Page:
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11 - The role of professionals and service providers in supporting sexuality and intimacy in later life: theoretical and practice perspectives

Published online by Cambridge University Press:  18 April 2023

Paul Simpson
Affiliation:
Edge Hill University, Ormskirk
Paul Reynolds
Affiliation:
The Open University, Milton Keynes
Trish Hafford-Letchfield
Affiliation:
University of Strathclyde
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Summary

Introduction

The transformation of intimacy and sexuality issues within historically and culturally dependent institutions is challenging established views about ageing (Bildtgard and Oberg, 2017). Health and social care is one such institution yet to respond fully to the growing empirical evidence on what constitutes a meaningful life for older people interacting with care services in relation to sexuality and intimacies across different sexual and gender identities. Transcending established views about the role of health and social care professionals in providing meaningful engagement and support for older people to fulfil their sexual needs requires providers to recognise opportunities for responding to the complexity of issues arising in care. Being open to the range of people's relationship situations, and making spaces within assessment and provision of care to enable information and support on sex and intimacy to be made available and to engage proactively with the topic, is beginning to be recognised within workforce development (SfC, 2017). Building on these initiatives involves developing new structures and methods of embedding sexuality within professional education, in policies and care practices and in the commissioning of, and evaluation of, services (Hafford-Letchfield et al, 2010, 2020).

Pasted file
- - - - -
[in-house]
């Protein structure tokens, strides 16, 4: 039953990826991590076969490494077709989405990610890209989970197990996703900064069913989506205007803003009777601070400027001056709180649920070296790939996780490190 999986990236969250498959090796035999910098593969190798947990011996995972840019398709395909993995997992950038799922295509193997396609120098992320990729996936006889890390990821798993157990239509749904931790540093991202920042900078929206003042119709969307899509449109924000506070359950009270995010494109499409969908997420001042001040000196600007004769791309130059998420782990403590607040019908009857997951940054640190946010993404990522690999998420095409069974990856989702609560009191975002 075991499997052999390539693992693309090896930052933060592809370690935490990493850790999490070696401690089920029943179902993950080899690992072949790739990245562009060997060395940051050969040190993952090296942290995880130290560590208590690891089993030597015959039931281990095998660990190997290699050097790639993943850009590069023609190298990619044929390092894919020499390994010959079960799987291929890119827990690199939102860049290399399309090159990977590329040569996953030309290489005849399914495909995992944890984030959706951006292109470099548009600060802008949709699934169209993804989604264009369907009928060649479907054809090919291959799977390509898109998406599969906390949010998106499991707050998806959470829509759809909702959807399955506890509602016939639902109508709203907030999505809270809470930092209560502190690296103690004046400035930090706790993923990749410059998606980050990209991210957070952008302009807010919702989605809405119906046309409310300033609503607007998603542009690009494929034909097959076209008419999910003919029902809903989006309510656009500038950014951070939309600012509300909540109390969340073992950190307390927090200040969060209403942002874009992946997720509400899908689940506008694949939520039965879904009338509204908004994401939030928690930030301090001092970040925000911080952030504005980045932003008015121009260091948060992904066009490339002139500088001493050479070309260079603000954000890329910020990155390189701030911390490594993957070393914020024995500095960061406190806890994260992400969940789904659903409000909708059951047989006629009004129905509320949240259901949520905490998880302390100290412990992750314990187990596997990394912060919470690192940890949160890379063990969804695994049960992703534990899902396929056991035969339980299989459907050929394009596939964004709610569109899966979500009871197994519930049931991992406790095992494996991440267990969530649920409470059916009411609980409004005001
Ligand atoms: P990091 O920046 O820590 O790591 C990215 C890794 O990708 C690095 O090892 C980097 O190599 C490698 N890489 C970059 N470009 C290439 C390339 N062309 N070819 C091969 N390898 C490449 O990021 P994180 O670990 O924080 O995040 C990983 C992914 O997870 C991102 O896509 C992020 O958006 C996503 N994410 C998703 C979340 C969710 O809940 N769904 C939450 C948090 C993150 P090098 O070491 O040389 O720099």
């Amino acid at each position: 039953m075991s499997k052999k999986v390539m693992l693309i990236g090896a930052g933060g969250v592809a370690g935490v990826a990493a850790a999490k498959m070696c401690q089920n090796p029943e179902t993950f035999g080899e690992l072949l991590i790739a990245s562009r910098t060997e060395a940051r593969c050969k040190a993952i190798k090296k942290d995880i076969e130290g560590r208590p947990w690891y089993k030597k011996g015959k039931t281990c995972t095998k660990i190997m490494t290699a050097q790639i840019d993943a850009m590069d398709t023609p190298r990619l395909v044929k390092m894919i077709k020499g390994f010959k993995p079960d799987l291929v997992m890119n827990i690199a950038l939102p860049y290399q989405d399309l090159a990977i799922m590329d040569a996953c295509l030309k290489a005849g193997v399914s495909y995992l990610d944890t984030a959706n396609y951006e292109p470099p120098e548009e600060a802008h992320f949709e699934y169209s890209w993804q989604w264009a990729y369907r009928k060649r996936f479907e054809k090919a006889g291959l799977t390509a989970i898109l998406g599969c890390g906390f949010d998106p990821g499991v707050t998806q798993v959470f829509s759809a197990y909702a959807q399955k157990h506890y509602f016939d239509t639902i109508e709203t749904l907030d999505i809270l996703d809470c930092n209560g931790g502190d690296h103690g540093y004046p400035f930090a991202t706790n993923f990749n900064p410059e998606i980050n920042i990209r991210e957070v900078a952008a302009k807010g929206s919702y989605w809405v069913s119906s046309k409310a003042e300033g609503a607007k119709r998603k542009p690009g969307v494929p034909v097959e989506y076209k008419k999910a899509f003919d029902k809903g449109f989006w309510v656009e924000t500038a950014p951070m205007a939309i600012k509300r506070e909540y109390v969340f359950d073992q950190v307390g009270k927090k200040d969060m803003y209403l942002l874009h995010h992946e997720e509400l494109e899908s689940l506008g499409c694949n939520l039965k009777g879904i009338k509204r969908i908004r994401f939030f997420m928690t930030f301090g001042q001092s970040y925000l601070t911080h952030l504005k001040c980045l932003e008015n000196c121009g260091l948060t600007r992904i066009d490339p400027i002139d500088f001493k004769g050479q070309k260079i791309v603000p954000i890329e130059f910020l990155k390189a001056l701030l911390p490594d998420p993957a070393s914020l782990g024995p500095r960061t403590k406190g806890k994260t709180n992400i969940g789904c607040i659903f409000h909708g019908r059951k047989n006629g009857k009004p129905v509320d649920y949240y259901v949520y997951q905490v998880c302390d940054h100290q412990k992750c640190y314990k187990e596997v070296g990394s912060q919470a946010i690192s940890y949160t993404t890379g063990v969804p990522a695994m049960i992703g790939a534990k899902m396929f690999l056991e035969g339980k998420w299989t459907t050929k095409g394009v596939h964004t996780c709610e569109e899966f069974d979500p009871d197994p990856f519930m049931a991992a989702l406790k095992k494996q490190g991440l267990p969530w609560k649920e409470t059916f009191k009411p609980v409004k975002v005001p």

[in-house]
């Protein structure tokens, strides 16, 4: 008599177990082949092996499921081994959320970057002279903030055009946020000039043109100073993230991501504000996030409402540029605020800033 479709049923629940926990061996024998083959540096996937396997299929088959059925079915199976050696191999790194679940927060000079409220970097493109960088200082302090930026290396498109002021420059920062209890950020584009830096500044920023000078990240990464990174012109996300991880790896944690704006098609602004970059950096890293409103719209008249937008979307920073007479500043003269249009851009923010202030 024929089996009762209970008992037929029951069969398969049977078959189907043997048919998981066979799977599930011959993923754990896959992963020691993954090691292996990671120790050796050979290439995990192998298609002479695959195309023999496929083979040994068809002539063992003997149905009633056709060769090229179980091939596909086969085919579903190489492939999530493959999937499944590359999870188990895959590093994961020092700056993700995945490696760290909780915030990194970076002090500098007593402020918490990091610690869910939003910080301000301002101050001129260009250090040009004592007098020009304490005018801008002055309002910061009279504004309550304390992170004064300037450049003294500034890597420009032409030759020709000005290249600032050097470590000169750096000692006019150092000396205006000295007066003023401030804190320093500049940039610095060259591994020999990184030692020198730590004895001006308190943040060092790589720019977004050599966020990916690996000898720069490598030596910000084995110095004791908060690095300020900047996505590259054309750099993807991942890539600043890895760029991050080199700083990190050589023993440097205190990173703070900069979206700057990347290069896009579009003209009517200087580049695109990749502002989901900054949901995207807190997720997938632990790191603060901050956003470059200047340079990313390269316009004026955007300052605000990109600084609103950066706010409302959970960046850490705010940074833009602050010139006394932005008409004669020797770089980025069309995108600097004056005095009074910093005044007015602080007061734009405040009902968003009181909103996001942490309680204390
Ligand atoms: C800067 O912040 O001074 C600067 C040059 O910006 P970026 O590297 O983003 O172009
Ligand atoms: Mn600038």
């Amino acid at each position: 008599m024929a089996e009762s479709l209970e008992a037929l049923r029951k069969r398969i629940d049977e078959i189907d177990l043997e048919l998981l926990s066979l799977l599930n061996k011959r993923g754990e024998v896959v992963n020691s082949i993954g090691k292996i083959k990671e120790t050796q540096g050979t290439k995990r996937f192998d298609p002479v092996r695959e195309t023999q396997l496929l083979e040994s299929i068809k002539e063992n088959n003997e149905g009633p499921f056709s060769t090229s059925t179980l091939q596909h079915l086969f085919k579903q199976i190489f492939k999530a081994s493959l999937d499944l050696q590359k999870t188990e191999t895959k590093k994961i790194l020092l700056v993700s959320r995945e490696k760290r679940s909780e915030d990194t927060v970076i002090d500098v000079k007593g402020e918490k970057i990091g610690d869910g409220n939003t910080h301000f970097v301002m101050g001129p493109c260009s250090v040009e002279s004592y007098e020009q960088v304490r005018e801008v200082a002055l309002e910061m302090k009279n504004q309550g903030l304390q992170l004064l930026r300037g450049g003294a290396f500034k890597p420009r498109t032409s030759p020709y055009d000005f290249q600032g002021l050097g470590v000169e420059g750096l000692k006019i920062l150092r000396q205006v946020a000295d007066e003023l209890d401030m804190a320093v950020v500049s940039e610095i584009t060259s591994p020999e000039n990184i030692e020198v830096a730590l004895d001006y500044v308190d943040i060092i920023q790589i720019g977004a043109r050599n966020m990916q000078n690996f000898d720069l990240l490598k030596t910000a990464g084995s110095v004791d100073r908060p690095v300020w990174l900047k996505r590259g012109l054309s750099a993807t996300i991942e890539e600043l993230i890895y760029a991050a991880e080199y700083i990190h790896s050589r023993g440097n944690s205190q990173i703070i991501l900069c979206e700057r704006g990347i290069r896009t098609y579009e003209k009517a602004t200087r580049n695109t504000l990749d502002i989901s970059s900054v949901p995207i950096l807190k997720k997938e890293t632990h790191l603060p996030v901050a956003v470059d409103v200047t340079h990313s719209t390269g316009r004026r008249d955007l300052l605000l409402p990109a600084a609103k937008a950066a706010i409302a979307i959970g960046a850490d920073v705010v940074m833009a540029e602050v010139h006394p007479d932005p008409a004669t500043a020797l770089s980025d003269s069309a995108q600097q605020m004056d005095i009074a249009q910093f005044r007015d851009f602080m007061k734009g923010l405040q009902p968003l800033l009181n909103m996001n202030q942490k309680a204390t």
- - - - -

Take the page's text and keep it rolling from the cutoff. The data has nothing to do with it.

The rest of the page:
This chapter engages with the literature focusing on what we know or need to know about how professionals and providers within health and social care exchange and interact around sex as a meaningful concept in the provision and quality of care. It focuses on themes that are important to initiating and supporting sexual expression in later life and addresses important transition points where older people are considered ‘vulnerable’ in care services and where their sexual rights are less likely to be promoted or transgressed. As we saw in Chapter 9, issues may occur in residential care for people with cognitive decline, and in this chapter we expand further on issues that may emerge at the end of life. Building further on Villar and Faba's contribution in this volume, I highlight some of the underlying theoretical concepts that forge pathways to improved practice and point to areas in which there is good practice guidance from the current evidence available. A shift in western societal perspectives has moved sex from being primarily situated within the context of marriage and reproduction to being a more central aspect of health and wellbeing in its own right (Hinchliff and Gott, 2011).

Type
Chapter
Information
Desexualisation in Later Life
The Limits of Sex and Intimacy
, pp. 191 - 210
Publisher: Bristol University Press
Print publication year: 2021

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